Mank ★★★★

Citizen Kane is a good example of a classic film that I find myself appreciating more than actually enjoying or even loving it. With this in mind, I didn't really know what to except of Mank. David Fincher is a favourite of mine (fuck Fight Club though…), but the film is based on a script his late father had written, which made me a little worried that his emotional connection could potentially cloud any quality issues that might exist.

And for the first 60 - 90 minutes I was sure I needn't have worried. First of all, this thing looks bloody gorgeous. Fincher wanted it to feel like it was made back then and while this is a claim often made by filmmakers who do a period piece, very few actually achieve it and even fewer to the extent that Fincher did with Mank. The only thing that reminded me that I'm not actually watching a movie from the first half of the last century is the 2.20:1 aspect ratio, which I find a particular odd choice for a film like this. That and the use of "fuck" a couple of times. Mind you, I love swearing, I just feel it wasn't called for in this case. Apart from that, Fincher created a perfect illusion.

Now the story. I was aware of Citizen Kane's difficult history of origins, but I knew very little details, so pretty much everything I learned was new to me. Same goes for Herman J. Mankiewicz. He seems to have been a man with two great talents. Writing being one, of course, while the other was standing in his own way. Mank is the kind of character that is endlessly fun to watch, but would be exhausting to deal with in real life. He was sharp-witted, with a great sense of humor, but also had a belligerent streak, that would let him open his mouth even when he would've gotten what he wanted, if only he had kept it shut. In particular when there was alcohol involved, which appears to have been rather the norm than the exemption.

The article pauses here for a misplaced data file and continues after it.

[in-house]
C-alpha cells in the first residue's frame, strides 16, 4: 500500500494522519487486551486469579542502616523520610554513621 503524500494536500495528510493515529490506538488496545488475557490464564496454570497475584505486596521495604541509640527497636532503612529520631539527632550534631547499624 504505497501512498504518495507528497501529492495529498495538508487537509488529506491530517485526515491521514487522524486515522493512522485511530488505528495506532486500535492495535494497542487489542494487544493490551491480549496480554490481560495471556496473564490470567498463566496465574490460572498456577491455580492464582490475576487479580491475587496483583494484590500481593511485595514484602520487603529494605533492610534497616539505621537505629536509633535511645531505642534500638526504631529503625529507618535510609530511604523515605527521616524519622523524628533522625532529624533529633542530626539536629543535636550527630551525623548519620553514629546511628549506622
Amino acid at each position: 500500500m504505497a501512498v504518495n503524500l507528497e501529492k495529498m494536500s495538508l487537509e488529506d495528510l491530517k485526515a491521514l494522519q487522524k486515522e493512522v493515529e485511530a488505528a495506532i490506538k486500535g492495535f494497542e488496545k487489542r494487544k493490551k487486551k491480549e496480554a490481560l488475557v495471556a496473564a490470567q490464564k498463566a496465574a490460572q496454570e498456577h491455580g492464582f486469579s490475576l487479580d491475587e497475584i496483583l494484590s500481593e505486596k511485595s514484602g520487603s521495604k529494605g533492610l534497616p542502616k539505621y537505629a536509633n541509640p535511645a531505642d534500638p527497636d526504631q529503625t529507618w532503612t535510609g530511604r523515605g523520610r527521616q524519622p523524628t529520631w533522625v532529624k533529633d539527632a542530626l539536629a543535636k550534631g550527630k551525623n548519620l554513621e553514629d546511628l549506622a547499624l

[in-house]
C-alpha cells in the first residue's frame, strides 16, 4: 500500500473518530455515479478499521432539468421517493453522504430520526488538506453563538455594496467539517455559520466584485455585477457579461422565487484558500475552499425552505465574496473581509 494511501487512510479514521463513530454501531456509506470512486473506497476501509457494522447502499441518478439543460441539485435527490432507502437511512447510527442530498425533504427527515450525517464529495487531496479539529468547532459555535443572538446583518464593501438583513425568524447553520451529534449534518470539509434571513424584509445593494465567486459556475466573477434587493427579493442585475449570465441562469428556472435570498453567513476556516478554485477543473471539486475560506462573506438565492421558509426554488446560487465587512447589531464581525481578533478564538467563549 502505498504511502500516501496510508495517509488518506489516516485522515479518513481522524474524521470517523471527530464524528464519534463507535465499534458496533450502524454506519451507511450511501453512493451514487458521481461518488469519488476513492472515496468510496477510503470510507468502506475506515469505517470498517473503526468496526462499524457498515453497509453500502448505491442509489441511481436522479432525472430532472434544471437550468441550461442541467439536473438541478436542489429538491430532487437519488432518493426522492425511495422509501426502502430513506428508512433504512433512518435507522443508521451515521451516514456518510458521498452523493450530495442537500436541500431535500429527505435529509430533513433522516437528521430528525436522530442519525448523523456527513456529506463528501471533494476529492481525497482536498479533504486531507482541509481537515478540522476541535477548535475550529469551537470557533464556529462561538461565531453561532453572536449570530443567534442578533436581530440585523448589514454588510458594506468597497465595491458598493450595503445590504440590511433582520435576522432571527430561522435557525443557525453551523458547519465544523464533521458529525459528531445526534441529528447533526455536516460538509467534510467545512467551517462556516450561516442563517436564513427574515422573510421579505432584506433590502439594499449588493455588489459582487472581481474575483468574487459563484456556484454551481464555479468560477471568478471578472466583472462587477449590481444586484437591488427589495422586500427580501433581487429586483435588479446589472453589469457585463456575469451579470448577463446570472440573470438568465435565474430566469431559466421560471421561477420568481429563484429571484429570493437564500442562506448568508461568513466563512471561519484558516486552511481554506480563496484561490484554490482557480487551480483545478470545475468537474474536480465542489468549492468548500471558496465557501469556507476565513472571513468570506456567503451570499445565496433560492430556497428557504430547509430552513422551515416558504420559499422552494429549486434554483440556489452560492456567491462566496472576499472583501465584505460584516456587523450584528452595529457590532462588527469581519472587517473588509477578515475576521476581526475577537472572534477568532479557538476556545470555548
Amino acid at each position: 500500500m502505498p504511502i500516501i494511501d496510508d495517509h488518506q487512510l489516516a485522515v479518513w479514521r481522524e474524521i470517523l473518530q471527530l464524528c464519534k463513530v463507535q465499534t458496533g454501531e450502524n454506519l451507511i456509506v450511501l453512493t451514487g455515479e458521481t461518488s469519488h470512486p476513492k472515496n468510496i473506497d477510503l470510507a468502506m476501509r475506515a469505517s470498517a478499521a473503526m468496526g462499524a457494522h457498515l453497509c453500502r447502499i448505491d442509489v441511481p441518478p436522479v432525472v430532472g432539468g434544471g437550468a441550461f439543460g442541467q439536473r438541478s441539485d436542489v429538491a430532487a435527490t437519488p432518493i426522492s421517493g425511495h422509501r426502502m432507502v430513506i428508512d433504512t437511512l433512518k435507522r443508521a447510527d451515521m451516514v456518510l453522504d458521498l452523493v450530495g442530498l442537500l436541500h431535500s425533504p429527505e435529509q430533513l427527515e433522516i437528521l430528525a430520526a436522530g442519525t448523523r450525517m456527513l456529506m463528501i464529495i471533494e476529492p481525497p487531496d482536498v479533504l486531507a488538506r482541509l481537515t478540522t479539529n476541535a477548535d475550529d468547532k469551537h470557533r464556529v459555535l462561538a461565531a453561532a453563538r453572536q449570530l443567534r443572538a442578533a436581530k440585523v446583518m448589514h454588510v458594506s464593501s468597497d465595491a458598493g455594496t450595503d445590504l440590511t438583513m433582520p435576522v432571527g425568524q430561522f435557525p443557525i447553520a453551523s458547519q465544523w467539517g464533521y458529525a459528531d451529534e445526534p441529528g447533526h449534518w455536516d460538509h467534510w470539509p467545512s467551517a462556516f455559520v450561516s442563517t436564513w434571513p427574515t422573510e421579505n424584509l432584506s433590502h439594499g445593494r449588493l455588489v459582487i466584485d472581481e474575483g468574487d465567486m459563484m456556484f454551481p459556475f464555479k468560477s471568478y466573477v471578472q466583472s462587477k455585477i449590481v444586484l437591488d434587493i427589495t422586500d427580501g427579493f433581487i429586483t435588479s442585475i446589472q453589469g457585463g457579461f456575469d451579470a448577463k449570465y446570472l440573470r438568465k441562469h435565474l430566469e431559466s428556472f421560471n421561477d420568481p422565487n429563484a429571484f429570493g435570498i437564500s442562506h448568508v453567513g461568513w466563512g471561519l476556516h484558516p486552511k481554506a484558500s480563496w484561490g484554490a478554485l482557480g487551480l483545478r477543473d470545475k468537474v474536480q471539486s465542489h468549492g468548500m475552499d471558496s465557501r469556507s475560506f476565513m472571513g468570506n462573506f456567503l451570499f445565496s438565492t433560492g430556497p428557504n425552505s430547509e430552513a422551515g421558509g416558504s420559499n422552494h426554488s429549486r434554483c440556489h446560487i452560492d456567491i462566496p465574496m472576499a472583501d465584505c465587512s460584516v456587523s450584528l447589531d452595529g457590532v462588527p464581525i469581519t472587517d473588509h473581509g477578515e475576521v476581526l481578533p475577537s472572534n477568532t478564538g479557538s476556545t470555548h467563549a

In other words, a perfect Gary Oldman part, even if he is actually about twenty years older than Mankiewicz was at the time. And boy does he deliver. Unlike his makeup-heavy Churchill, this is pure Oldman. He gives his Mank an underlying decency and warmth, that shine through his sneering and wise-cracking. The casting director really needs to be recommended, because everyone else is equally fitting for their part. Sometimes an actor in a period film sticks out like a sore thumb, not necessarily because of a subpar performance, but because they just look and feel too modern (e.g. DiCaprio in Gangs of New York). I was afraid that might be the case with Amanda Seyfried here. I'm not very familiar with her work, but judging by this she surely got what it takes to convince as a classic Hollywood blonde.

Unfortunately the film doesn't keep up the brilliance all the way through the finish line. Mank kind of peters out in the final act. The momentum that made it so damn enjoyable to watch up until then is lost when the ramifications of Mankiewicz's behaviour begin to impact his life and career. At the same time that part feels rushed, like it needed a couple more minutes to stand on a more solid foundation.

If it wasn't for that slight dip in quality, Mank would be another masterpiece, right up there with Fincher's best work. As it is, it's "only" a very good effort from one of the great directors of our time.

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